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threads:chris:elves

On Elves in Fiction

Elves are never really the “bad guys” in fiction, but they are an unattainable goal for man to aspire to–not villains for their deeds but rather villains for their position above man. A good reoccurring theme is Elves being afraid of humanity's rise.

The Age of Man, a time without magic, a time of mortality, this is what the elves in LotR are fleeing from. In 40k the Eldar look at the Mon-keigh (slur for humans) with disdain, as upstarts with no business being as powerful or advanced as they are.

The Aldmeri in Elder Scrolls, a word in their own language meaning “first ones” or “first folk,” are incredibly offended by the notion of a simple man, Talos, becoming a God. To such an extent that their first order of business is to get the Empire to ban Talos worship.

This isn't malicious, not from any of their perspectives. It's trying to maintain a status quo, a state of being that inherently chaotic beings like humans dismantle just by merit of their existence. I think Angels are very similar, as the Abrahamic God's firstborn children.

There are stories, particularly Paradise Lost, that characterize the (fallen) angels as being abhorred by God's preference for humanity, when they–the divine, the immortal, the powerful, are surely superior in every way. But Elves and Angels both live stagnant lives. With their immortality nothing changes, nothing happens. The end of history, an existence that they've grown comfortable with. But men, with their short lives, have a burning fire to change the world, change the nature of reality.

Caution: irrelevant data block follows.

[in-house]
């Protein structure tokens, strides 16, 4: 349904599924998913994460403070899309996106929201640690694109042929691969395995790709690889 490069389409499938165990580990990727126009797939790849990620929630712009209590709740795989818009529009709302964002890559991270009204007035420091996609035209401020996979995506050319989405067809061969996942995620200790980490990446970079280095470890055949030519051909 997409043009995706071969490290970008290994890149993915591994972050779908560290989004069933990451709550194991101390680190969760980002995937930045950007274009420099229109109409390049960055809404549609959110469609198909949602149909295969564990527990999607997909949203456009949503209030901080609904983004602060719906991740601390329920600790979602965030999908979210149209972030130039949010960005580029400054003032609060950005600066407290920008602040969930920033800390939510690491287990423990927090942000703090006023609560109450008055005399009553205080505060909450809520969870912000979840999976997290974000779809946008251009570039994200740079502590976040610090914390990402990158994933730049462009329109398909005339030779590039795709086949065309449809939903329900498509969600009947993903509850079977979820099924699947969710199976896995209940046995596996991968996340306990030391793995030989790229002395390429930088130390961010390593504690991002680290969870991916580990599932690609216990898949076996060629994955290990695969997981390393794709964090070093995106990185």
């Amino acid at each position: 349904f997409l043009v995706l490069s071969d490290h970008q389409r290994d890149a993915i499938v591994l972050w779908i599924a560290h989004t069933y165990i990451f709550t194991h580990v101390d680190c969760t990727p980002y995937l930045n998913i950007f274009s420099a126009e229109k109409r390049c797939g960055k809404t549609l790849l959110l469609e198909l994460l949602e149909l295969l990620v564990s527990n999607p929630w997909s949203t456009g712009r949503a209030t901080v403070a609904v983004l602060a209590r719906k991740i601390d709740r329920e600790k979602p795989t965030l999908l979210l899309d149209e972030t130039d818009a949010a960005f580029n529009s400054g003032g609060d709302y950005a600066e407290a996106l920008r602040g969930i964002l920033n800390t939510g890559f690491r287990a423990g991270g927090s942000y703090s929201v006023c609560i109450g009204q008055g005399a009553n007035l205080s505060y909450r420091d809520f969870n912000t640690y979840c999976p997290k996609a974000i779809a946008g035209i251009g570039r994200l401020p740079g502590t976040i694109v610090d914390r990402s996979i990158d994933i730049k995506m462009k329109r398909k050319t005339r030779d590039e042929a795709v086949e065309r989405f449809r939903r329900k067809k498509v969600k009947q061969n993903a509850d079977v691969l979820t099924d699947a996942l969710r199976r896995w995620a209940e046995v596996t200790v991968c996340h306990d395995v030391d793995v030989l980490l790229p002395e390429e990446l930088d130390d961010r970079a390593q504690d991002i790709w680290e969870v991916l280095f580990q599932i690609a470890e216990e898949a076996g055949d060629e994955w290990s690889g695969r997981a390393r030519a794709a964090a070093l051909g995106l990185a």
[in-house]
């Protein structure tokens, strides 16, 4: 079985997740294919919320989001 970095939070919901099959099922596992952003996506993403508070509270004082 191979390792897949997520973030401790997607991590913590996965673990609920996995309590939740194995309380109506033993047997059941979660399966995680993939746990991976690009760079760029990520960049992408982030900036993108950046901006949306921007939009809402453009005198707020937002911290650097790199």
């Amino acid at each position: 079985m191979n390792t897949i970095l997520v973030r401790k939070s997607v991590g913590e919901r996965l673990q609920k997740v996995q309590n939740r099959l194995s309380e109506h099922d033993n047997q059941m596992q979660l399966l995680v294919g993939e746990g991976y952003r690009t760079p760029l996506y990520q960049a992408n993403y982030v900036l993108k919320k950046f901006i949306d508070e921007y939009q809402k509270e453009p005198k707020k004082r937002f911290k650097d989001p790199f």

If elves were real, humans would be the villains in their fiction. Creatures with very little concept of the future, living in the moment, altering things that have existed since time immemorial, simply because they can, and this is why those same elves strike out against us or otherwise choose not to even associate with us in OUR fiction. Their timeless existence simply cannot co-exist with the erratic, unpredictable nature of human beings.

Despite their best efforts, every elven society in fiction is long past their golden age. They are in a state of decay, fighting a futile battle against entropy. Gnashing their teeth while they're backed into a corner by the growth of man.

What they don't understand, and I think it's one of the more tragic things in fiction, is that we're the cure to all their problems. Entropy over the scale of a human lifespan is basically non-existent. We breathe life into worlds in metaphorical hospice care.

That's why we're (the) Gods' favourite children, and even with the Elves' labourious endeavours, we will eventually prevail and surpass them. It's fate, as was divinely ordained. The chemotherapy against the cancer that is stagnation and entropy. If elves were real, humans would be the villains in their fiction. Creatures with very little concept of the future, living in the moment, altering things that have existed since time immemorial, simply because they can, and this is why those same elves strike out against us or otherwise choose not to even associate with us in OUR fiction. Their timeless existence simply cannot co-exist with the erratic, unpredictable nature of human beings.

Despite their best efforts, every elven society in fiction is long past their golden age. They are in a state of decay, fighting a futile battle against entropy. Gnashing their teeth while they're backed into a corner by the growth of man.

What they don't understand, and I think it's one of the more tragic things in fiction, is that we're the cure to all their problems. Entropy over the scale of a human lifespan is basically non-existent. We breathe life into worlds in metaphorical hospice care.

That's why we're (the) Gods' favourite children, and even with the Elves' labourious endeavours, we will eventually prevail and surpass them. It's fate, as was divinely ordained. The chemotherapy against the cancer that is stagnation and entropy.

threads/chris/elves.txt · Last modified: 2021/02/26 05:02 by deluge